short time (e.g. 50ms). each time the brake line pulses high, the pulse
    turns on the transistor for a moment.

    the constant "on" signal of the brakes won't trigger the circuit due to the
    AC coupling.

    such a short on-time won't effect brakelight performance any, but will be
    long enough to allow the computer to 'sense' the higher load.






    " Geocacher" <> wrote in message
    news:dgu6hc$g0q$...
    > I work in the trailer manufacturing business.
    > We use LED tail-light clusters.
    > The modern truck/tractors utilise a computer system to perform diagnostics
    > on various systems within the rig. One of these is the lighting system.
    > A pulse is sent to each tail light, the system monitoring the current. If
    > there is current flow, it is assumed the incandescent globes are OK.
    >
    > Unfortunately, the LED lamps draw such a small amount of current that the
    > computer does not see a "filament" and flags a major fault on the truck
    > dashboard. In addition to the error message, the system continues to send
    > curent pulss in the forlorn hope that things at the rear of the rig have
    > improved. This causes the entire suite of LED lamps to flash like a
    > low-class disco!
    >
    > There are ways around it. Some manufacturers have placed incandescent

    globes
    > in parallel with the LED lamps, others have used high wattage resistors.
    > Neither is acceptable for obvious reasons.
    >
    > There must be a way to "tell" the computer that the LED lamps are fine by
    > emulating the current drawn by an incandescent globe, without using the
    > solutions noted above.
    >
    > Do any of you outstandingly brilliant contributors have any novel and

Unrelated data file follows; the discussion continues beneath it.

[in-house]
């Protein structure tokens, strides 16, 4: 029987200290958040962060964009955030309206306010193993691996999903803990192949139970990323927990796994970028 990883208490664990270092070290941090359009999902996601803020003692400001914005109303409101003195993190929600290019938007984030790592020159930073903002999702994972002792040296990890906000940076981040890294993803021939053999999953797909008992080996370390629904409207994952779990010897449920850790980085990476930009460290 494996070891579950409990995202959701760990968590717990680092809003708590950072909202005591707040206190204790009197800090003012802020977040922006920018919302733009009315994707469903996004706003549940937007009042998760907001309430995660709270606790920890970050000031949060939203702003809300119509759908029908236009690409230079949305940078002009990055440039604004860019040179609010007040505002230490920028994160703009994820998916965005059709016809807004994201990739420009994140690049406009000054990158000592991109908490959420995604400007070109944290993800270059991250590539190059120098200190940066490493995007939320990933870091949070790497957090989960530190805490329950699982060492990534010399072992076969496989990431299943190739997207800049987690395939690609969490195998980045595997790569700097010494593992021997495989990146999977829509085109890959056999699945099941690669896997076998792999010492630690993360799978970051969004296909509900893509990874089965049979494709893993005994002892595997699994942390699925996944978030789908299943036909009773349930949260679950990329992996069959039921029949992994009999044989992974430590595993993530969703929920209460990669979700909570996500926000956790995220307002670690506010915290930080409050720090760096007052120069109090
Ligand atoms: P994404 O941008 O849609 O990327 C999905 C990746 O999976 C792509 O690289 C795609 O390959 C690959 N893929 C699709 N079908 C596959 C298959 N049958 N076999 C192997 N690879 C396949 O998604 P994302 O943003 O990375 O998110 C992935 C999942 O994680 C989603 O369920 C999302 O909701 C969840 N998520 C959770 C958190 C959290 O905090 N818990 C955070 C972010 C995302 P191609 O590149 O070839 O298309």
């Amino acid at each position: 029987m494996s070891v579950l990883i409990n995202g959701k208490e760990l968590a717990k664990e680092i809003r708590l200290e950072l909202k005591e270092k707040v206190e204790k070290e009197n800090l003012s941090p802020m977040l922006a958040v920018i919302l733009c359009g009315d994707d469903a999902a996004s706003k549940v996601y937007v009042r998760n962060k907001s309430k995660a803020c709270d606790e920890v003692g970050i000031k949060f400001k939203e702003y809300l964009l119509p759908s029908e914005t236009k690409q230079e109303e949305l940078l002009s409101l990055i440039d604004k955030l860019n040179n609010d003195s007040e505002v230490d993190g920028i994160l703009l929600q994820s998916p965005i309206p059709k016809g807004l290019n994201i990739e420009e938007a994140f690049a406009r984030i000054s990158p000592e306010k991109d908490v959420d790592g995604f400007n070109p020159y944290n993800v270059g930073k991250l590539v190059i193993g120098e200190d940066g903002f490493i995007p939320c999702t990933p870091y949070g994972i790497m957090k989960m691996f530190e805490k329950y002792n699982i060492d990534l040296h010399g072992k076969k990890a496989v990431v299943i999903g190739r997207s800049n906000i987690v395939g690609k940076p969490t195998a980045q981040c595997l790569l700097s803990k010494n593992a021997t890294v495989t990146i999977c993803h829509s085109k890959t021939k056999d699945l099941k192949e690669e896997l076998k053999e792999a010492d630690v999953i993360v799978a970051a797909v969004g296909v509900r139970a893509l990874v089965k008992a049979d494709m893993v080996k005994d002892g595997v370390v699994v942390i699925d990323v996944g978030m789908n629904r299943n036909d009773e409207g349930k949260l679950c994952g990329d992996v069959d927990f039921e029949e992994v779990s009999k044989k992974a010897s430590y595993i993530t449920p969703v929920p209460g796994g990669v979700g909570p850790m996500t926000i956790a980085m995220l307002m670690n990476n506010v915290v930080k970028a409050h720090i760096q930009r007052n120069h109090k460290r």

> innovative ideas?????
    >
    >
    Craig Hart, Sep 23, 2005
    #8
  9. Franc Zabkar wrote:
    > On Thu, 22 Sep 2005 14:02:39 +0200, " Geocacher" <>
    >>A pulse is sent to each tail light, the system monitoring the current.

    > You need some way of drawing the required amount of current for the
    > duration of the pulse, and zero amps thereafter. What about a simple
    > circuit based around a parallel PTC resistor, ie something like what
    > happens inside a TV set during automatic degaussing at switch-on?


    Surely the obvious solution is an electrolytic capacitor with large
    valued parallel discharge resister and smaller series resister. When
    the current pulse is sent, the series resister determines the initial
    current draw. The parallel resister enables the cap to discharge for
    another cycle.

    How big a capacitor you need is determined by the required current
    draw and the amount of time after switch-on that the current is sensed.
    The idea will only be feasible of the time is very short. Normal
    V=I*C*T rule applies.

    Clifford Heath.
    Clifford Heath, Sep 23, 2005
    #9
  10. " Geocacher" <> wrote in message
    news:dgu6hc$g0q$...
    > I work in the trailer manufacturing business.
    > We use LED tail-light clusters.
    > The modern truck/tractors utilise a computer system to perform diagnostics
    > on various systems within the rig. One of these is the lighting system.
    > A pulse is sent to each tail light, the system monitoring the current. If
    > there is current flow, it is assumed the incandescent globes are OK.
    >
    > Unfortunately, the LED lamps draw such a small amount of current that the
    > computer does not see a "filament" and flags a major fault on the truck
    > dashboard. In addition to the error message, the system continues to send
    > curent pulss in the forlorn hope that things at the rear of the rig have